What’s being proposed here is Pujols with one signature on a contract will exceed A-Rod’s annual-average by nearly 60%, and he’s going to do this while the economy is in a recession. It. Is. Not. Going. To. Happen.

    A-Rod’s two contracts are linked because of the opt-out clause that Boras brilliantly built in, so I view them as almost one in the same, creating a market around a very dynamic young player that we had never seen before and we haven’t since, although granted it’s only been a decade. Pujols will not have this same dynamic going for him. Not even close.

    A-Rod was able to push his salary to unheard of heights by bringing together the perfect storm of player and contract conditions. He was a media darling from one day when he was the #1 pick in the nation, and touted as perhaps the most talented player ever coming out of high school. A can’t miss. A likely future HOFer before he swung a bat in professional baseball. He did not disappoint, making the majors for a cup of coffee when he was only 18-years-old, sticking for good later the following season as a 19-year-old, and having one of the greatest seasons ever by a 20-year-old in 1996. And he did it as a short stop. In fact, he was the leader of the Holy Trinity of short stops that took baseball by storm in the 1990s, and expected to eclipse Honus Wagner as the greatest short stop ever. Projecting ahead, he was the biggest impact player in the game, even more so than Bonds because of the position he played. He became a free agent after his age-24 season. A player of his stature, age, caliber and position has never appeared on the open market. He was already great and he was just entering his peak and every team knew it. Last, he didn’t care where he played, he wanted the most money, and he had Scott Boras as his agent.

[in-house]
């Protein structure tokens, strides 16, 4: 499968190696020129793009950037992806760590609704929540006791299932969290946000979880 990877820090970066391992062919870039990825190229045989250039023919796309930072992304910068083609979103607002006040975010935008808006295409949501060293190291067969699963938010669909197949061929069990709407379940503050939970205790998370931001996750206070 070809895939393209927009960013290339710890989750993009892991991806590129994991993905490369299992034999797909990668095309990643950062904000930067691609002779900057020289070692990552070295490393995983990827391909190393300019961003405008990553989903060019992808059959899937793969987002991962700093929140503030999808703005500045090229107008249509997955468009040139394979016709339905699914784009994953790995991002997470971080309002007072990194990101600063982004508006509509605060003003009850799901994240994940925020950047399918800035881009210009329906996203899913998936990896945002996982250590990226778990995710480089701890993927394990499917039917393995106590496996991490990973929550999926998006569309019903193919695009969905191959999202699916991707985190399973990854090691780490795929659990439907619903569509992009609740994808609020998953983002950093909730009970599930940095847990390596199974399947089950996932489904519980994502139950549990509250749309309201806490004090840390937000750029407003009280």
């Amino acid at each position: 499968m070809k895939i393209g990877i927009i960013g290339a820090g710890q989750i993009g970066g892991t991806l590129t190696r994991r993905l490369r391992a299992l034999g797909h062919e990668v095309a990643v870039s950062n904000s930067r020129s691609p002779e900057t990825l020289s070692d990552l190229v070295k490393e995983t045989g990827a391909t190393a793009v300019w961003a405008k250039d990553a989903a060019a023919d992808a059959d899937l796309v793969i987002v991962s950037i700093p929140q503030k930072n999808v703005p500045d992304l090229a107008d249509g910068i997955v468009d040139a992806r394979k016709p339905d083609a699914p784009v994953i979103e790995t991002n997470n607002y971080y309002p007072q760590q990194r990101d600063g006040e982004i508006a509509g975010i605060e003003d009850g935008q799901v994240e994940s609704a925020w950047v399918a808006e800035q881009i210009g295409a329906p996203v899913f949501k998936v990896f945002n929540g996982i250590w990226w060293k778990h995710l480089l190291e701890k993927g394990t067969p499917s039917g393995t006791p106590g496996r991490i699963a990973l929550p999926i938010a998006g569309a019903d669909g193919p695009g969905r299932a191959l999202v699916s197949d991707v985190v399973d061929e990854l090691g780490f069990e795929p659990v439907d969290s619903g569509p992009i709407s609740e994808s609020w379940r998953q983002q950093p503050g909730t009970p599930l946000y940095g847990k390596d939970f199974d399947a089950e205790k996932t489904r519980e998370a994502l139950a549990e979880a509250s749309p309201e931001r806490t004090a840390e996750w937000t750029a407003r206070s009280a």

Pujols will have almost none of this going for him. When his current contract is up, he will be a 32-year-old first baseman whose peak is almost assuredly behind him. That doesn’t mean he’s not the best hitter in the game, because he is, but he’s not going to project forward as getting better, but instead will be getting worse. He dropped 60 pts. in slugging this year, which could just be noise in the machine, or it could be the first sign he’s peaked. Last, the Cardinals (or any team) need to look no further than A-Rod, who since mid-2008 when his hip started bothering him has decreased as a hitter every year. He’s still productive, but not the hitter he was pre-surgery. Pujols has already given the Cardinals a scare (even if minor) with his elbow, so the prospect of a declining Pujols is not farfetched.

    Also working against him is market conditions. He could use the Yankees to help drive up his salary, even if he wants to stay in St. Louis, yet the Yankees will not be in the market. They have first base locked up with Teixeira for the next six years. And, as just mentioned, Pujols also seems to want to stay with the Cardinals.